+Full working code can be found in `samples/landlock/sandboxer.c`_.
+Every new thread resulting from a :manpage:`clone(2)` inherits Landlock domain
+restrictions from its parent.  This is similar to the seccomp inheritance (cf.
+:doc:`/userspace-api/seccomp_filter`) or any other LSM dealing with task's
+:manpage:`credentials(7)`.  For instance, one process's thread may apply
+Landlock rules to itself, but they will not be automatically applied to other
+sibling threads (unlike POSIX thread credential changes, cf.
+When a thread sandbox itself, we have the grantee that the related security
+policy will stay enforced on all this thread's descendants.  This enables to
+create standalone and modular security policies per application, which will
+automatically be composed between themselves according to their runtime parent
+Ptrace restrictions
+A sandboxed process has less privileges than a non-sandboxed process and must
+then be subject to additional restrictions when manipulating another process.
+To be allowed to use :manpage:`ptrace(2)` and related syscalls on a target
+process, a sandboxed process should have a subset of the target process rules,
+which means the tracee must be in a sub-domain of the tracer.
+.. _syscall:
+The `landlock` syscall and its arguments
+.. kernel-doc:: security/landlock/syscall.c
+    :identifiers: sys_landlock
+.. kernel-doc:: include/uapi/linux/landlock.h
+    :identifiers: landlock_cmd
+.. kernel-doc:: include/uapi/linux/landlock.h
+    :identifiers: options_intro
+                  options_get_features options_create_ruleset
+                  options_add_rule options_enforce_ruleset
+.. kernel-doc:: include/uapi/linux/landlock.h
+    :identifiers: landlock_attr_features landlock_attr_ruleset
+                  landlock_attr_path_beneath landlock_attr_enforce
+Access rights
+.. kernel-doc:: include/uapi/linux/landlock.h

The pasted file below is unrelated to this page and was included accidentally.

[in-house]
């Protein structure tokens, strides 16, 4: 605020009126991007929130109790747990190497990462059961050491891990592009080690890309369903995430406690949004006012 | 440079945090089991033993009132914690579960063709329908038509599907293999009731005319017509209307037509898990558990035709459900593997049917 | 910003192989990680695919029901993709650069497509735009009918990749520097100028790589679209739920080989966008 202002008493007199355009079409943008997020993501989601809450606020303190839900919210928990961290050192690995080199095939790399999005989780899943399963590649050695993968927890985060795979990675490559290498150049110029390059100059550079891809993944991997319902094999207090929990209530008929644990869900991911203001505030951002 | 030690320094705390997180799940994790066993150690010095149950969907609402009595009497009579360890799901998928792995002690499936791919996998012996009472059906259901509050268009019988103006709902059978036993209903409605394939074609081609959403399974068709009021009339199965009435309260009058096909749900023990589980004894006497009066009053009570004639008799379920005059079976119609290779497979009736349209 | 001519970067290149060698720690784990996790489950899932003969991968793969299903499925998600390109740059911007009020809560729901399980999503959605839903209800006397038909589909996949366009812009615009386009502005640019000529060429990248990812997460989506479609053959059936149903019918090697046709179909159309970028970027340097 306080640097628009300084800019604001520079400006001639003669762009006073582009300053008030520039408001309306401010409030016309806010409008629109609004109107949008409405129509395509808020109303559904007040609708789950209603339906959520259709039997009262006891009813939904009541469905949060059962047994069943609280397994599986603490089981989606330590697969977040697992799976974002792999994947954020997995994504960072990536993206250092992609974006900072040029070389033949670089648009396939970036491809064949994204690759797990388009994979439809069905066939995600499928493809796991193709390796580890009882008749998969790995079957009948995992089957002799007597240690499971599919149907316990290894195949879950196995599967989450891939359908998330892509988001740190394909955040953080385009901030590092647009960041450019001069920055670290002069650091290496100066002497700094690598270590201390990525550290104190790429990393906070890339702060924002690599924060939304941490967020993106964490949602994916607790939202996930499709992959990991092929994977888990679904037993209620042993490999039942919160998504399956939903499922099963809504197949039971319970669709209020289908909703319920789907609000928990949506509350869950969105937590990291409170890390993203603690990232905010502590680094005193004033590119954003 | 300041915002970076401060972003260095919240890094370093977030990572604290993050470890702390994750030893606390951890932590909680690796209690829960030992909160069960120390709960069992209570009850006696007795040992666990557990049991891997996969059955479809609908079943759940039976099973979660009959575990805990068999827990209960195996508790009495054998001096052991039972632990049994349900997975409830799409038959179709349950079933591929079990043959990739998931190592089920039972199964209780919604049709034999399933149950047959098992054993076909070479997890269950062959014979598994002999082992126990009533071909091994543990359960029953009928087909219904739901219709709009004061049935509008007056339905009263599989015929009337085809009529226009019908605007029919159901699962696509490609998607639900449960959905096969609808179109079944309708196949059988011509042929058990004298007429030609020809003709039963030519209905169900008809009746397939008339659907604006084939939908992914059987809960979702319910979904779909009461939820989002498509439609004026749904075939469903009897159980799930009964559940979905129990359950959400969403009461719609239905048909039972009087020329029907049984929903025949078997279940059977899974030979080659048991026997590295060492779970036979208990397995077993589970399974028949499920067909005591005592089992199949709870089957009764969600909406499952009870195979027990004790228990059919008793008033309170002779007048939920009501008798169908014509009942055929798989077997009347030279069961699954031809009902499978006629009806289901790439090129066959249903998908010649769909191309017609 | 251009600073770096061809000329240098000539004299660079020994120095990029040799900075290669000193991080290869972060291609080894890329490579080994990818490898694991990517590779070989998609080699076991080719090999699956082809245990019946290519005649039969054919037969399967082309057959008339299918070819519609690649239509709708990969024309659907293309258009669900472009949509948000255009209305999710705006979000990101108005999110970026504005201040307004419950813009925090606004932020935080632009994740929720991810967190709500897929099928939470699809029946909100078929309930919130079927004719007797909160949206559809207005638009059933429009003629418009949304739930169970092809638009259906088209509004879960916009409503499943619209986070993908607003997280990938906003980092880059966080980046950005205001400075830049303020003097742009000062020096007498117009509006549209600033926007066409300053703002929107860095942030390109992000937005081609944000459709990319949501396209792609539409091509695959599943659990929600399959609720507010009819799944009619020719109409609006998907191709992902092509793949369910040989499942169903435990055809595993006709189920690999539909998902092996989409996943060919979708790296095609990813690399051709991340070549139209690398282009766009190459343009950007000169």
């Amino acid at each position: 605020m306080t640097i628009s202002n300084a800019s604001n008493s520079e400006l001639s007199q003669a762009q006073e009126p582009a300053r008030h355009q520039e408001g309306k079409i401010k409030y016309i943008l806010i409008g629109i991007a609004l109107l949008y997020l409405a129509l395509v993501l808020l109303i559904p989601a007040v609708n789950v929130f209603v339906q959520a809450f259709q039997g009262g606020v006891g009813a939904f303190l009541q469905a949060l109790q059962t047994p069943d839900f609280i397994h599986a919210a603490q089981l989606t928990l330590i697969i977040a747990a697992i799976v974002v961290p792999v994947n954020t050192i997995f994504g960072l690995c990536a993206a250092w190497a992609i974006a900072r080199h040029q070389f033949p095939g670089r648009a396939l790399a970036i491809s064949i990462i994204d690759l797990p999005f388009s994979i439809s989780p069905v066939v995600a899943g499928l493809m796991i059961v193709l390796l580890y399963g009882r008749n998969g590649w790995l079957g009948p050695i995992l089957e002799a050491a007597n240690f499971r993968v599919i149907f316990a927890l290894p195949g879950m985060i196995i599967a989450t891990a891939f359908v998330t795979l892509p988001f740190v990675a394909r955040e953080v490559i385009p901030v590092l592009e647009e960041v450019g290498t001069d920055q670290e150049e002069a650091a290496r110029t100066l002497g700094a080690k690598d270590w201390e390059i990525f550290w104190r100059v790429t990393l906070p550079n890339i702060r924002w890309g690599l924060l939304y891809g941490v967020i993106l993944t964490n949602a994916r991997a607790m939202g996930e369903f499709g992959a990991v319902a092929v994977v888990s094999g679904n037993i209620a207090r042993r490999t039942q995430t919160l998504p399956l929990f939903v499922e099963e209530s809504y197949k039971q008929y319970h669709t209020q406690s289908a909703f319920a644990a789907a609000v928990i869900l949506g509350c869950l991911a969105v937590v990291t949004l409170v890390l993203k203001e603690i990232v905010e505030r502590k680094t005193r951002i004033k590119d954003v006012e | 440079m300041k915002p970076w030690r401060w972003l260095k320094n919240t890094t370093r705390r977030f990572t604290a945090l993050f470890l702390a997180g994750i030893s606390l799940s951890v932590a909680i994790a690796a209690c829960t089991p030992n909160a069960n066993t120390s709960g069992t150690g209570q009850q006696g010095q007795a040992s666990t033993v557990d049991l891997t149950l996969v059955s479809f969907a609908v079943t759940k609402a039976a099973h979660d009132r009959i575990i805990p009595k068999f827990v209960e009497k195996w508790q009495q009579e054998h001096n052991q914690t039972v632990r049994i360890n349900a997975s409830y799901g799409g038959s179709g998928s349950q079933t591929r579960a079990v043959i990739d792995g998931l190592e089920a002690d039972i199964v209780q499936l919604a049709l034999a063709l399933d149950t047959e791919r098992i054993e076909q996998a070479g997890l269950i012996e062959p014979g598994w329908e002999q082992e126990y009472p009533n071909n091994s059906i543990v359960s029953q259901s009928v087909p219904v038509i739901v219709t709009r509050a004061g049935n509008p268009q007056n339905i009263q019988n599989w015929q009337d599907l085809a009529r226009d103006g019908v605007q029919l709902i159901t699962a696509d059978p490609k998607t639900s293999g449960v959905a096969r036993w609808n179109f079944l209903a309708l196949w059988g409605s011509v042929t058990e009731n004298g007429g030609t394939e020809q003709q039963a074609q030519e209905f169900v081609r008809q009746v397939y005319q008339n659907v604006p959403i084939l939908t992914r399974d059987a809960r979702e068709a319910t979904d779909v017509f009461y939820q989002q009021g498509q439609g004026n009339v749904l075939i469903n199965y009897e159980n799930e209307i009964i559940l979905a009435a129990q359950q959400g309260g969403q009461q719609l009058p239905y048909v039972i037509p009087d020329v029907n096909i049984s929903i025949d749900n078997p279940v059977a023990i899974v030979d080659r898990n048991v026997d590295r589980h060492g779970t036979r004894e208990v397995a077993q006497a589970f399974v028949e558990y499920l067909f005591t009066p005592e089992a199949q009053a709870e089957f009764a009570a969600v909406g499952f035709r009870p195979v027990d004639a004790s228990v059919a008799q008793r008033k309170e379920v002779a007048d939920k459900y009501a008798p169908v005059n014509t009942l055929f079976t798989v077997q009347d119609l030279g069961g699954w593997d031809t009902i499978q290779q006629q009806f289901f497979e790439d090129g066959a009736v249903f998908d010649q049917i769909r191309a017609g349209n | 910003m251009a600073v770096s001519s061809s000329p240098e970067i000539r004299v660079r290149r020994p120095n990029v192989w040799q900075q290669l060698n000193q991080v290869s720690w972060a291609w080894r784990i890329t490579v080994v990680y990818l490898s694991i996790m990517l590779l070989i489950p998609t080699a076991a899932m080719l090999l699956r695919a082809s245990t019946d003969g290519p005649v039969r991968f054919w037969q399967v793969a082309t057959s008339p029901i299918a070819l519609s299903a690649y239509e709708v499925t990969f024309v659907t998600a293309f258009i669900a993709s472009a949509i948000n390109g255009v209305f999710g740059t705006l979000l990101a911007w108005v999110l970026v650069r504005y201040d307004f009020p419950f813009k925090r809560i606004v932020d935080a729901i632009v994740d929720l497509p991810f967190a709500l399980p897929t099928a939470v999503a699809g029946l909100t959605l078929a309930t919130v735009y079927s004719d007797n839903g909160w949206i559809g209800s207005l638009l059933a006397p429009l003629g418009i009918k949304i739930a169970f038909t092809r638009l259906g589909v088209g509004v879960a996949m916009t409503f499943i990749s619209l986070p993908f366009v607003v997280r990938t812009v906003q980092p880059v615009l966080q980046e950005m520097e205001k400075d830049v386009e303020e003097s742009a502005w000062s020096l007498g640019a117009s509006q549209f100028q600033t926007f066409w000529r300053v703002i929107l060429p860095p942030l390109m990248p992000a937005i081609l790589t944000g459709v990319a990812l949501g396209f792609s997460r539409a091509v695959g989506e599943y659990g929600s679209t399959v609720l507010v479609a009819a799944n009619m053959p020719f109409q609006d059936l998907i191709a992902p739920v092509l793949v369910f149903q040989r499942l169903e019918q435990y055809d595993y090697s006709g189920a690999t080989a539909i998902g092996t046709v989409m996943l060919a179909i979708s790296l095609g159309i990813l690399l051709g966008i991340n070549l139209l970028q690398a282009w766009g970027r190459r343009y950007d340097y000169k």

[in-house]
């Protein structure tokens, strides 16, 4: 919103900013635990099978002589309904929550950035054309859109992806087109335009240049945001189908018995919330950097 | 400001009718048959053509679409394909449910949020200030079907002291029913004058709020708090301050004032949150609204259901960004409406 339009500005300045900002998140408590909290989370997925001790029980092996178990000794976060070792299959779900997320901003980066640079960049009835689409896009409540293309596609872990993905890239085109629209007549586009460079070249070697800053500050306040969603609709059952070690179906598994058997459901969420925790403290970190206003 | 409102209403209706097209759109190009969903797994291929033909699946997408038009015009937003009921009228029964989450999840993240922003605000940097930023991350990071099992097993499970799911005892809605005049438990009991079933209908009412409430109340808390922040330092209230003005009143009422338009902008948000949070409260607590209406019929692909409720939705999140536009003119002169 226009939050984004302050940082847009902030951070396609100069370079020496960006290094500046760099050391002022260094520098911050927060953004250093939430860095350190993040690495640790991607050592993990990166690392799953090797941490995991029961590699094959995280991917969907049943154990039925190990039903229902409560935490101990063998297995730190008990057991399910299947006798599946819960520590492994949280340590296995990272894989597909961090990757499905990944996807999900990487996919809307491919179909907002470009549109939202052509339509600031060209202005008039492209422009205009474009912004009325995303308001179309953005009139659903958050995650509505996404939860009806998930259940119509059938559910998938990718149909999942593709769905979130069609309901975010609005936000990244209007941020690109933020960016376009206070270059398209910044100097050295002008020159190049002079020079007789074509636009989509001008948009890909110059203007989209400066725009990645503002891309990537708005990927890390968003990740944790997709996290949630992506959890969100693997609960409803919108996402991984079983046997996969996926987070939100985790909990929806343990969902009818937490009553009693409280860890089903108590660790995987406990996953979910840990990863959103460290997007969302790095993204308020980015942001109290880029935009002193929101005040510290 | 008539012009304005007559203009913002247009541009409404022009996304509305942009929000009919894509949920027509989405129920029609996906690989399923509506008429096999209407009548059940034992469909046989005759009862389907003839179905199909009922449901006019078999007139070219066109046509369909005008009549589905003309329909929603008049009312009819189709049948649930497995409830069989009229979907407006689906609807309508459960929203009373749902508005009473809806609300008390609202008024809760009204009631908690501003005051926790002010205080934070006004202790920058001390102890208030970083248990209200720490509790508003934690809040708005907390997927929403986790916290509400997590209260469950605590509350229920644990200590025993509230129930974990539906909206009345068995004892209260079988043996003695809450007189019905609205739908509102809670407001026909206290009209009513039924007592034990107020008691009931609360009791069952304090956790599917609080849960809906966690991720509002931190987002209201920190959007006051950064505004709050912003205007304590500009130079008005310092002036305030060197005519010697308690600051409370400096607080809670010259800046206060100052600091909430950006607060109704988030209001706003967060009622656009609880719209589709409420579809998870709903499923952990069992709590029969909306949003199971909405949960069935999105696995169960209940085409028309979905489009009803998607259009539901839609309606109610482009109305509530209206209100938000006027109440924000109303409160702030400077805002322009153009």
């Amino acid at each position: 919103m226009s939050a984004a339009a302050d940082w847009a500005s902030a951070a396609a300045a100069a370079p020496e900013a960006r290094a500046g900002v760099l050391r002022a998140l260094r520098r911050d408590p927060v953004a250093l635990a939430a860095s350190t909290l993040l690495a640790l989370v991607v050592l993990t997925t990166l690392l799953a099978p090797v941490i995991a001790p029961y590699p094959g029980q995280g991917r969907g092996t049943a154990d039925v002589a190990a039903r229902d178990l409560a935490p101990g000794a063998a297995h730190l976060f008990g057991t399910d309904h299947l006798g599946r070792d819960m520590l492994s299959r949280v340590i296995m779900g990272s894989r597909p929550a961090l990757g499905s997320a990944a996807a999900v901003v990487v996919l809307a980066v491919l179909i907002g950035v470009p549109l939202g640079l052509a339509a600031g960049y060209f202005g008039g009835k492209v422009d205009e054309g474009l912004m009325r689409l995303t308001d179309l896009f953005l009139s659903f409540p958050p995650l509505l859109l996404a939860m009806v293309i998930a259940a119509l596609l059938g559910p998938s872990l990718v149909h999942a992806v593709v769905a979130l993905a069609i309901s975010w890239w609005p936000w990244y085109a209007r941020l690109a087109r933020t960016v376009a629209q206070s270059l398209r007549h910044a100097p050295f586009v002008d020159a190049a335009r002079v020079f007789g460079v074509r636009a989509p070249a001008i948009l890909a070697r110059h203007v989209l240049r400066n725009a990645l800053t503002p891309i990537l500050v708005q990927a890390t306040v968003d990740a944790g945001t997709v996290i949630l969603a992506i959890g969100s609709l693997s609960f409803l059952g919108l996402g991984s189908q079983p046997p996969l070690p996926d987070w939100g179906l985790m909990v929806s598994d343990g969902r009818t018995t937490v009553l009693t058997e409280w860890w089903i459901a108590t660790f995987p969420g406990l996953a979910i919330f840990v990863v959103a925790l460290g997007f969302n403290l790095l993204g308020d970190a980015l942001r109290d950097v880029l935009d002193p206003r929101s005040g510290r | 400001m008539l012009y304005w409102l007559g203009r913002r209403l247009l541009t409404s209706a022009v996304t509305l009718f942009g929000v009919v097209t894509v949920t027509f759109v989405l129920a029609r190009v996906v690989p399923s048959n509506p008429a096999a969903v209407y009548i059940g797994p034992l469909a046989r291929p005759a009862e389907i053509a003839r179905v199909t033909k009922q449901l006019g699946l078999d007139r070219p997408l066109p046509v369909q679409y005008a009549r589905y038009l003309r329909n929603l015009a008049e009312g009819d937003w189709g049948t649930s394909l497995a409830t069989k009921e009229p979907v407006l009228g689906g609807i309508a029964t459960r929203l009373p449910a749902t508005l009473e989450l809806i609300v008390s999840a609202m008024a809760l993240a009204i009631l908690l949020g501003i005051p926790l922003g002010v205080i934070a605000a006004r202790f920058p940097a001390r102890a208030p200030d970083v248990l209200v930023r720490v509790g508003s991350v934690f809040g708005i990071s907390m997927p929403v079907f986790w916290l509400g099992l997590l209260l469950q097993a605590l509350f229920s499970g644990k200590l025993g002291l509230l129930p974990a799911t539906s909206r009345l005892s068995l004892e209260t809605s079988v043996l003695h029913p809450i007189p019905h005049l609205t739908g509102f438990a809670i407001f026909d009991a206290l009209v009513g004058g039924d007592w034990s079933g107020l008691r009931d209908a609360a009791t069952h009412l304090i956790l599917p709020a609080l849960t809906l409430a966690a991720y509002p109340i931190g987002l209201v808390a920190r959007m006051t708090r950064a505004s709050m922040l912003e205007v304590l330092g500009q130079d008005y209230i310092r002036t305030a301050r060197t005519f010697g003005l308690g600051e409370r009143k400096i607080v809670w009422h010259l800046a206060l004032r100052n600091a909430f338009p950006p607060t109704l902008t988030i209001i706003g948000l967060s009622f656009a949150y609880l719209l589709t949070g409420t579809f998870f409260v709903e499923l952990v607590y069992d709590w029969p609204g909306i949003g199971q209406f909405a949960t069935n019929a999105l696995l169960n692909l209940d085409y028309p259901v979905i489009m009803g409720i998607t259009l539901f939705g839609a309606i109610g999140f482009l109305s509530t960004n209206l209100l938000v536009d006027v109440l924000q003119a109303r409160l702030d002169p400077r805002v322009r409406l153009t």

+    :identifiers: fs_access
+Current limitations
+File renaming and linking
+Because Landlock targets unprivileged access controls, it is needed to properly
+handle composition of rules.  Such property also implies rules nesting.
+Properly handling multiple layers of ruleset, each one of them able to restrict
+access to files, also imply to inherit the ruleset restrictions from a parent
+to its hierarchy.  Because files are identified and restricted by their
+hierarchy, moving or linking a file from one directory to another imply to
+propagate the hierarchy constraints.  To protect against privilege escalations
+through renaming or linking, and for the sack of simplicity, Landlock currently
+limits linking and renaming to the same directory.  Future Landlock evolutions
+will enable more flexibility for renaming and linking, with dedicated ruleset
+An OverlayFS mount point consists of upper and lower layers.  It is currently
+not possible to reliably infer which underlying file hierarchy matches an
+OverlayFS path composed of such layers.  It is then not currently possible to
+track the source of an indirect access-request, and then not possible to
+properly identify and allow an unified OverlayFS hierarchy.  Restricting files
+in an OverlayFS mount point works, but files allowed in one layer may not be
+allowed in a related OverlayFS mount point.  A future Landlock evolution will
+make possible to properly work with OverlayFS, according to a dedicated ruleset
+Special filesystems
+Access to regular files and directories can be restricted by Landlock,
+according to the handled accesses of a ruleset.  However, files which do not
+come from a user-visible filesystem (e.g. pipe, socket), but can still be
+accessed through /proc/self/fd/, cannot currently be restricted.  Likewise,
+some special kernel filesystems such as nsfs which can be accessed through
+/proc/self/ns/, cannot currently be restricted.  For now, these kind of special
+paths are then always allowed.  Future Landlock evolutions will enable to
+restrict such paths, with dedicated ruleset options.
+Questions and answers
+What about user space sandbox managers?
+Using user space process to enforce restrictions on kernel resources can lead
+to race conditions or inconsistent evaluations (i.e. `Incorrect mirroring of
+the OS code and state
+What about namespaces and containers?
+Namespaces can help create sandboxes but they are not designed for
+access-control and then miss useful features for such use case (e.g. no
+fine-grained restrictions).  Moreover, their complexity can lead to security
+issues, especially when untrusted processes can manipulate them (cf.
+`Controlling access to user namespaces <>`_).
+Additional documentation
+.. Links
+.. _samples/landlock/sandboxer.c: